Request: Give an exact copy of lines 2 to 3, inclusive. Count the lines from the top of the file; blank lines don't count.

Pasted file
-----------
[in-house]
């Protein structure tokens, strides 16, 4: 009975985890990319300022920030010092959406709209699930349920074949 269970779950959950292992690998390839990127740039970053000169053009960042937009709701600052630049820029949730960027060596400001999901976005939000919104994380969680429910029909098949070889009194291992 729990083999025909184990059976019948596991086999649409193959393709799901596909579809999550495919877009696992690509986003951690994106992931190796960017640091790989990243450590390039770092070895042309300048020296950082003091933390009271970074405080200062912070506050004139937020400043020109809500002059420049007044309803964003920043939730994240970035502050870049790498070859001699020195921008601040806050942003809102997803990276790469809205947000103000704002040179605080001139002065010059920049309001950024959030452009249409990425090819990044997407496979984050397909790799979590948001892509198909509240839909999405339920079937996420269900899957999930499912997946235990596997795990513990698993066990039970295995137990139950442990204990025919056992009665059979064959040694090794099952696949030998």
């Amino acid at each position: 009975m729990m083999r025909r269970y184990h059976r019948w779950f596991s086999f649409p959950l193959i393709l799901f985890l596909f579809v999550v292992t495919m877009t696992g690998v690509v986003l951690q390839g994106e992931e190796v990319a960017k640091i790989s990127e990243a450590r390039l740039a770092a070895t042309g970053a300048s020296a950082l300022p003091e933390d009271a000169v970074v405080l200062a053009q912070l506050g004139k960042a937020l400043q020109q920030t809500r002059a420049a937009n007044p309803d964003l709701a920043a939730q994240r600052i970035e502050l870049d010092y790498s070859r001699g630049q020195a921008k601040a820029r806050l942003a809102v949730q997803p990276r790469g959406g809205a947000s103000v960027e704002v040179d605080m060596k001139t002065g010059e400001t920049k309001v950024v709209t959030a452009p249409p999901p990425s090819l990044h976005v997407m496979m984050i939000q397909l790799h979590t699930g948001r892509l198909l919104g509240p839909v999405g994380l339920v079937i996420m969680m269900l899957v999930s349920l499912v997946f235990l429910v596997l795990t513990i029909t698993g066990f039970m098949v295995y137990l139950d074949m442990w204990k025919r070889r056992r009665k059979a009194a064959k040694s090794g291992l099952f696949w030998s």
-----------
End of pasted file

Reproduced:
């Protein structure tokens, strides 16, 4: 009975985890990319300022920030010092959406709209699930349920074949 269970779950959950292992690998390839990127740039970053000169053009960042937009709701600052630049820029949730960027060596400001999901976005939000919104994380969680429910029909098949070889009194291992 729990083999025909184990059976019948596991086999649409193959393709799901596909579809999550495919877009696992690509986003951690994106992931190796960017640091790989990243450590390039770092070895042309300048020296950082003091933390009271970074405080200062912070506050004139937020400043020109809500002059420049007044309803964003920043939730994240970035502050870049790498070859001699020195921008601040806050942003809102997803990276790469809205947000103000704002040179605080001139002065010059920049309001950024959030452009249409990425090819990044997407496979984050397909790799979590948001892509198909509240839909999405339920079937996420269900899957999930499912997946235990596997795990513990698993066990039970295995137990139950442990204990025919056992009665059979064959040694090794099952696949030998």
């Amino acid at each position: 009975m729990m083999r025909r269970y184990h059976r019948w779950f596991s086999f649409p959950l193959i393709l799901f985890l596909f579809v999550v292992t495919m877009t696992g690998v690509v986003l951690q390839g994106e992931e190796v990319a960017k640091i790989s990127e990243a450590r390039l740039a770092a070895t042309g970053a300048s020296a950082l300022p003091e933390d009271a000169v970074v405080l200062a053009q912070l506050g004139k960042a937020l400043q020109q920030t809500r002059a420049a937009n007044p309803d964003l709701a920043a939730q994240r600052i970035e502050l870049d010092y790498s070859r001699g630049q020195a921008k601040a820029r806050l942003a809102v949730q997803p990276r790469g959406g809205a947000s103000v960027e704002v040179d605080m060596k001139t002065g010059e400001t920049k309001v950024v709209t959030a452009p249409p999901p990425s090819l990044h976005v997407m496979m984050i939000q397909l790799h979590t699930g948001r892509l198909l919104g509240p839909v999405g994380l339920v079937i996420m969680m269900l899957v999930s349920l499912v997946f235990l429910v596997l795990t513990i029909t698993g066990f039970m098949v295995y137990l139950d074949m442990w204990k025919r070889r056992r009665k059979a009194a064959k040694s090794g291992l099952f696949w030998s």